NOTE: Darkfox will not help you access .clos, .rdos, .lll, or .loky domains. Those don’t exist!! It will help you access .onion, .I2P, and 127.0.0.1:8888 URIs.
This may sound like an infomercial, but I swear it’s not.
Those of you who use darknets, in particular Tor, I2P, and Freenet, might have noticed that it can sometimes be inconvenient to have to run each one in a separate browser, or at least have to launch the programs separately.
Well, I found a program that makes it simpler to connect to any of these three networks with a simple command: it’s called Darkfox Launcher.
Its advantage is that it lets you access Tor, I2P, or Freenet without having to change your configurations every time. Plus, it’s very simple to use.
The GitHub page goes into a little more detail, but one of the most important questions it answers is: “How does Darkfox Launcher work?”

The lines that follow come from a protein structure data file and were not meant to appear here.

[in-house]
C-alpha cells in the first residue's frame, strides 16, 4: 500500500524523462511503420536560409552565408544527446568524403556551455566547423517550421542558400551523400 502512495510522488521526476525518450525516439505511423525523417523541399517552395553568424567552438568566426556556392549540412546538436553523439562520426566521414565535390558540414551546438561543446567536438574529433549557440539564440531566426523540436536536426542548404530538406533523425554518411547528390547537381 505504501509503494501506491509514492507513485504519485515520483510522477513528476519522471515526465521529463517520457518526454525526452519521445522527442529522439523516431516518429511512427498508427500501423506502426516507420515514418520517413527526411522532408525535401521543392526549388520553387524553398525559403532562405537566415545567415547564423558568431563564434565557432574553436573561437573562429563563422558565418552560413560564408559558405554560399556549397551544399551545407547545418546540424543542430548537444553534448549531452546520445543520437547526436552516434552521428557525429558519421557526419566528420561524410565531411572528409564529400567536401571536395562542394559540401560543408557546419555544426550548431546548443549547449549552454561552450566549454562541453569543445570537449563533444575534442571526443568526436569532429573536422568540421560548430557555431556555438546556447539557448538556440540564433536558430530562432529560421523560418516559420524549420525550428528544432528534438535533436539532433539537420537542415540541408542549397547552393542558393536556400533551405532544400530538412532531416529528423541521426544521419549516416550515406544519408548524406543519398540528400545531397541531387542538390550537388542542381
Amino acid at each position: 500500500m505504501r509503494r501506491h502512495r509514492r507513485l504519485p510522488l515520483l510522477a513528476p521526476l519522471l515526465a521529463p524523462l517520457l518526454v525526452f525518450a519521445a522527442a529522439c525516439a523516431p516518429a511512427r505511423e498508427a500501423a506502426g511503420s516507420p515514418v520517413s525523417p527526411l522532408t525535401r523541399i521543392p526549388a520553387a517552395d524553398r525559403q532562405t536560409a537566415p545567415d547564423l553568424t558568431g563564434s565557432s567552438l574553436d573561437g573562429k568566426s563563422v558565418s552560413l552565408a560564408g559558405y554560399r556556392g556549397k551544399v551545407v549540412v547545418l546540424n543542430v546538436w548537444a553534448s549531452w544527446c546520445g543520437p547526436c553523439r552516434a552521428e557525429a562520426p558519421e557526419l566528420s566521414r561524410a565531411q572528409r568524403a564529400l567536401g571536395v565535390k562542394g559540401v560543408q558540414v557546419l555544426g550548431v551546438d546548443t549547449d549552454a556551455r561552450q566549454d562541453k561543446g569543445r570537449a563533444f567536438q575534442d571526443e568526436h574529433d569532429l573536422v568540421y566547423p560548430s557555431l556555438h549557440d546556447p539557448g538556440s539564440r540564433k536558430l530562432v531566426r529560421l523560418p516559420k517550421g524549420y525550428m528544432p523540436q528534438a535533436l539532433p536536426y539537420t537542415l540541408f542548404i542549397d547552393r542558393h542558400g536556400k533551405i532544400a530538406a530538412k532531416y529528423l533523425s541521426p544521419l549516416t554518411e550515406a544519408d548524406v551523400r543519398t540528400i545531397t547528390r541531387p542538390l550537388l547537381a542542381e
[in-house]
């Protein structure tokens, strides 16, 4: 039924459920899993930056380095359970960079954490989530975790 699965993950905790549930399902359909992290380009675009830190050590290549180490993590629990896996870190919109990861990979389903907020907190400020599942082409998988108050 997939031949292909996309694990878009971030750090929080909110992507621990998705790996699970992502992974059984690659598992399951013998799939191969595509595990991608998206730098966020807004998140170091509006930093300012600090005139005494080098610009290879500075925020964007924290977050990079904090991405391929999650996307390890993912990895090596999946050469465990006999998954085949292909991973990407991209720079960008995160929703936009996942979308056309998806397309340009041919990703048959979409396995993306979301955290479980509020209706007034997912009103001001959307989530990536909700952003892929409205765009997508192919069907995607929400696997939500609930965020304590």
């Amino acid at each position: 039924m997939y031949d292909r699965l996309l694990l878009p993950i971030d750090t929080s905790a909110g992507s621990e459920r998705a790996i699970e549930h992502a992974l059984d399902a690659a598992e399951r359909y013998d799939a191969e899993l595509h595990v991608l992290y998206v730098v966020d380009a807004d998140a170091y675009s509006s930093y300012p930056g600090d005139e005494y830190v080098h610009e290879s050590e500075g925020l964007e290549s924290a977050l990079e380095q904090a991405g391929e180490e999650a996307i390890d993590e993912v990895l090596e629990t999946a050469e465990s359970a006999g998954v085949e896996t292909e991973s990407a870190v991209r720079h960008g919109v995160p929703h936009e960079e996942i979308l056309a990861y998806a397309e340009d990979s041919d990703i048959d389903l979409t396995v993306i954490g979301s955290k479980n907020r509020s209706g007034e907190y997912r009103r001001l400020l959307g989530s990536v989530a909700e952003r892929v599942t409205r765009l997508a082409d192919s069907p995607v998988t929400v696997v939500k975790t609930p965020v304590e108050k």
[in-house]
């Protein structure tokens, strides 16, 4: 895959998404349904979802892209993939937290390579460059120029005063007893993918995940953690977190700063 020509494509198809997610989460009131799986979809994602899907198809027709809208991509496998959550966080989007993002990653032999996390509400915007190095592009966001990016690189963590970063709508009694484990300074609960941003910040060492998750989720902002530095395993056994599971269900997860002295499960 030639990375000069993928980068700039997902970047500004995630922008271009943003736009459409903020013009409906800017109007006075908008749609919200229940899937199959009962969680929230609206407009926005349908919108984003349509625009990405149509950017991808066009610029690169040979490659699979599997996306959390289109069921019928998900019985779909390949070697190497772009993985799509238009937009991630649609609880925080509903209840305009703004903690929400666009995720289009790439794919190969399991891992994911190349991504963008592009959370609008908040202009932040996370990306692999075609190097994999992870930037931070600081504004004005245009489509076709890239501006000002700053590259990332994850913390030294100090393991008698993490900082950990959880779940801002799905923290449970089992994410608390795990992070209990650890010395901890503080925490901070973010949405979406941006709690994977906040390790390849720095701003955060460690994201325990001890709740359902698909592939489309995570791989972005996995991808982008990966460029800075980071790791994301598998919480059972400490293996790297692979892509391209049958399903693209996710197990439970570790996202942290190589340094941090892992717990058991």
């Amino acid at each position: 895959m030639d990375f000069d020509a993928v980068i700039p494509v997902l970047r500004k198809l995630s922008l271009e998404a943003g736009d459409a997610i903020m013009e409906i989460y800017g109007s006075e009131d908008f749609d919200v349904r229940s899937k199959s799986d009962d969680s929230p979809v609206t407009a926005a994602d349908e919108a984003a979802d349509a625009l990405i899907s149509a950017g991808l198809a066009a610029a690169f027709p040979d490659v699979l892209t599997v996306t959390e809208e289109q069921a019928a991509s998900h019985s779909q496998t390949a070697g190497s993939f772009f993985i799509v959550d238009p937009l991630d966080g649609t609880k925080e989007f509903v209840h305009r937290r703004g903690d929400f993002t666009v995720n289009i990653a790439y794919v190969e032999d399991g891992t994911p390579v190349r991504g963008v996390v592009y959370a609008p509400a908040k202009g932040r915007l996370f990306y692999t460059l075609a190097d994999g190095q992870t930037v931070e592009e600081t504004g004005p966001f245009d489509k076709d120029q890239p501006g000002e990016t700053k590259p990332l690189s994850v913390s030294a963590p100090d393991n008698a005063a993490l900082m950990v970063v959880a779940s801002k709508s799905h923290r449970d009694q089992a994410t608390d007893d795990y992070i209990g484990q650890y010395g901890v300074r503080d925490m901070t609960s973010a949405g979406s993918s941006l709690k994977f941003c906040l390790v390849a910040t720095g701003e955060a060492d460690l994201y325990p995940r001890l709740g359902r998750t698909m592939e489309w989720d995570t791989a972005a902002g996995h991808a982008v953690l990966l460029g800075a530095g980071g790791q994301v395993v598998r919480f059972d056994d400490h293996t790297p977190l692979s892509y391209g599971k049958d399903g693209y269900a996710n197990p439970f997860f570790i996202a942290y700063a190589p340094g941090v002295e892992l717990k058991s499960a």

Here’s the answer: “Darkfox Launcher works by first changing the default profile of the Firefox Portable software and with that, changing the default network configuration. Once this phase is done, Darkfox will proceed by launching the Darknet proxy software to make the connection to the Darknet chosen by the user. When completed, Firefox Portable will boot to the default startpage of that specific Darknet.”
Darkfox is also a convenient way of quickly accessing one of these networks if, say, you need to contact someone through the network and don’t want to go through the process of installing, for example, I2P.